Sunday, October 26, 2008

Time for Some Homework...

Okay. This is going to be an interactive post, so those of you form other states who read but don't comment need to come out of the woodwork and answer up. This will hopefully be an educational post for all.

The following are some of the code sections we use in California, and how they are commonly spoken. I want to know what the comparable code sections are in other states. In this list PC means Penal Code, VC means Vehicle Code, and HS means Health and Safety Code.

Robbery - 211PC (Two-Eleven)
Burglary - 459PC (Four Five Nine)
Murder - 187PC (One Eighty-Seven or One Eight Seven)
Assault with a Deadly Weapon - 245PC (Two Forty-Five)
Stolen Vehicle / Vehicle Theft - 10851VC (Ten Eight Five One)
Drive with a Suspended License - 14601VC (Fourteen Six Oh One, or just Fourteen Six)
Under the Influence of a Controlled Substance - 11550HS (Eleven Five-Fifty, or just Eleven Five)
Hit and Run - 20002VC (Twenty-Thousand Two)

Okay boys and girls, you have your homework. Let's have it...


TheBronze said...

I love it when dork coppers call it "One Twenty Twenty", instead of "Twelve Oh Twenty" like everyone else...

Sean said...

The main one we use locally from the code section is:
18.2-250 - Possession of controlled substance (drugs) or 18.2-250.1 - Possession of marijuana.
Abbreviated as "a 250 violation" or "he has some 250" when used in plain speak.

Can't think of any other code-based ones we use here, but that's me.

5150Wife said...

Uh, I think you forgot 5150 ;-)

That was one of the challenging things about moving to a new state. JD had to learn all new codes (they don't call 'em Penal Codes out here) and radio codes.

A bit off topic: would you believe it's very common to hear "ok" over the radio out here in lue of 10-4, Code 4, or "clear".

Berserk said...

We don't base our slang on the statutes that way. For some things, we use NCIC clearance codes as slang. So you might hear an officer say fifty-four-oh-four instead of DUI. For others, we use dispatch short-hand. If we're talking about a pedestrian, then we might say DK for drunk. We say OTL instead of lunch.

We also absorb a lot of slang from the people we arrest, so you'll hear officers say things like "on paper" when they mean probation or parole, "bump up" for pedestrian contact, that sort of thing.

For the offenses you mentioned, we pretty much just use plain speech most of the time. About as slangy as we get with those is saying "agg assault," "MVT," or "DUR" (that last one is driving under restraint, which includes all the various suspensions, cancellations, and however else the driver's license offices classify people who can't drive).

5150wife: I'll go you one better than that. Ok, Code 4, and clear are all common on the radio here. So is "a'ight."

Anonymous said...

We're still on 10 codes here in NC. The citations and reports have code references on them, but they are not used on the air. The closest we have is an 18b, and alcohol violation.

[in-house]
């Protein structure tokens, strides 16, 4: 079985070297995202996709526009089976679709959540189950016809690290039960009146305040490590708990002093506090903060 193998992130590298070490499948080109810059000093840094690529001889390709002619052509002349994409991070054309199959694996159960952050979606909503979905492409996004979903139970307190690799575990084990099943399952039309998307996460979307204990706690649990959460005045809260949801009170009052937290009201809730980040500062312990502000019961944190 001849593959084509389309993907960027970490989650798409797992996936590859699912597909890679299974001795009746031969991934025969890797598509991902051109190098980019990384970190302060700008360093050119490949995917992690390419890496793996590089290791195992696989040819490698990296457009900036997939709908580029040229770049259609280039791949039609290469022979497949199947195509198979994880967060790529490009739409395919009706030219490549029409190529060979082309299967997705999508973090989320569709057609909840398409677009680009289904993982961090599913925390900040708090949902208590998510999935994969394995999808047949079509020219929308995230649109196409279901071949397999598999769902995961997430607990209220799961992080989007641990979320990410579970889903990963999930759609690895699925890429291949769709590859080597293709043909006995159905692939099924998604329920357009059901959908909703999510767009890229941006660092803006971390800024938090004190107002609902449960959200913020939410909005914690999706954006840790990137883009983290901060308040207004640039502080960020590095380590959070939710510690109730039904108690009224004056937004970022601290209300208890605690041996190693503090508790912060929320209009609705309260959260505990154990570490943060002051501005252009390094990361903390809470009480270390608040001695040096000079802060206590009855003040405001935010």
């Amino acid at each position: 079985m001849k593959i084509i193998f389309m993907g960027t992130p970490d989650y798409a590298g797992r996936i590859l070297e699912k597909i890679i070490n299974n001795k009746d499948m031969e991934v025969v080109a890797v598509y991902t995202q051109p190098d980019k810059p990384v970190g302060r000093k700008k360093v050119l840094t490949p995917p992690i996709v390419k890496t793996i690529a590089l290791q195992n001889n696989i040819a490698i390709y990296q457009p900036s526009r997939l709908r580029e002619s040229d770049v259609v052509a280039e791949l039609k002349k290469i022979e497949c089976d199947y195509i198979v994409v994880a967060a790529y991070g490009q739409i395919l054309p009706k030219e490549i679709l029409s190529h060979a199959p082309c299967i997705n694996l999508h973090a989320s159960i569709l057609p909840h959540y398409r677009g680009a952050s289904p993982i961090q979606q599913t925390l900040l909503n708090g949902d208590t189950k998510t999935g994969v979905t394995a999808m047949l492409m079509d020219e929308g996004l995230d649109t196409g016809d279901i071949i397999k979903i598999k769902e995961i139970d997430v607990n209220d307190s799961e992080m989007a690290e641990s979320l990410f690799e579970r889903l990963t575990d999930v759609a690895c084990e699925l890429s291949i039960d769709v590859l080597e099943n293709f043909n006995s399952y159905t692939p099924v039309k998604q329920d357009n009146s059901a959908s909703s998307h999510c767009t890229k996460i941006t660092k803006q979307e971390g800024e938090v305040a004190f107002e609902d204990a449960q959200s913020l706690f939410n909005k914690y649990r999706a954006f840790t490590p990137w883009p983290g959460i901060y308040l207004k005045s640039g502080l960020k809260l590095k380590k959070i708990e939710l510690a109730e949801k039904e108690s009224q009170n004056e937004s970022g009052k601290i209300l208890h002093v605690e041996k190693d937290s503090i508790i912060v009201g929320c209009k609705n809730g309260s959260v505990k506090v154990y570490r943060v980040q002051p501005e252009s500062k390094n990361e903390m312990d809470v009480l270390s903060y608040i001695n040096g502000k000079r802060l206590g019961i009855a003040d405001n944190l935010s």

FroneAmy said...

Most of them are ORC codes here. ORC = Ohio revised codes. I don't think we know of any departments here that use 10 codes.

J will usually throw codes for certain things. Offhand I do know that a '20' (twenty) is a domestic, and they will all use it in lieu of saying so and so got in an argument with his wife.

There are numbers they say when they are arriving or leaving a scene, but I can't remember then offhand. 35 (three-five) is one of them.

They often use 'clear' over the radio.
I'll have to hit him up for the rest of your list though.

Liz said...

In the federal system, I use a bunch of different codes.

Murder is United States Code Title 18 Section 1111

Robbery 18 USC 2111

Assault with a dangerous weapon is 18 USC 113

Under the influence of a controlled substance is in the Code of Federal Regulations (CFR), specifically 36 CFR 2.35(c).

Then, for Driving while license suspended (DWLS), I use 36 CFR 4.2(b), State Law Applicable and I cite the Alaska statute, which I'd have to look up in my ticket book. The ticket book is outside in the car. It's cold and I'm not wearing shoes.

For anything that's not in the CFR or USC, we use state law. So while we have 18 USC 1091 for Genocide, we don't have regular vehicle theft. We have an 18 USC for car jacking or we have 36 CFR 2.30 Misappropriation of property and services, which is simply taking stuff.

We don't use a lot of abbreviations. The only one I can think of off the top of my head (besides DUI, of course) is PCS, Possession of a controlled substance, 36 CFR 2.35(b)(2).

We use 10-4, 10-60, and code 4, but not "a'ight." ;)

Berserk said...

We don't use 10-60, we use code 1. Or, if we don't quite need the entire department to descend on our scene but we'd like a lot of help in a hurry we use "step it up."

You all should broadcast "a'ight" sometime.

LauraB said...

TX DPS is a 10-code situation, also.

Of course, you also hear the "I'll be out on that cattle in the roadway call..." more often than not out here.

(Interestingly, WV was in Comal County)

Illinois Guy said...

We're all 10 codes here in Illinois, No 'signals' or two-elevens.. If it's not a 10 code it's plain language.. :P

DWI is 10-55 (Being drunk is 10-56)
Hit and Run is a 10-57 (accident is 10-50)

The rest of the ones you listed are all plain language and there is not a common 10 code used..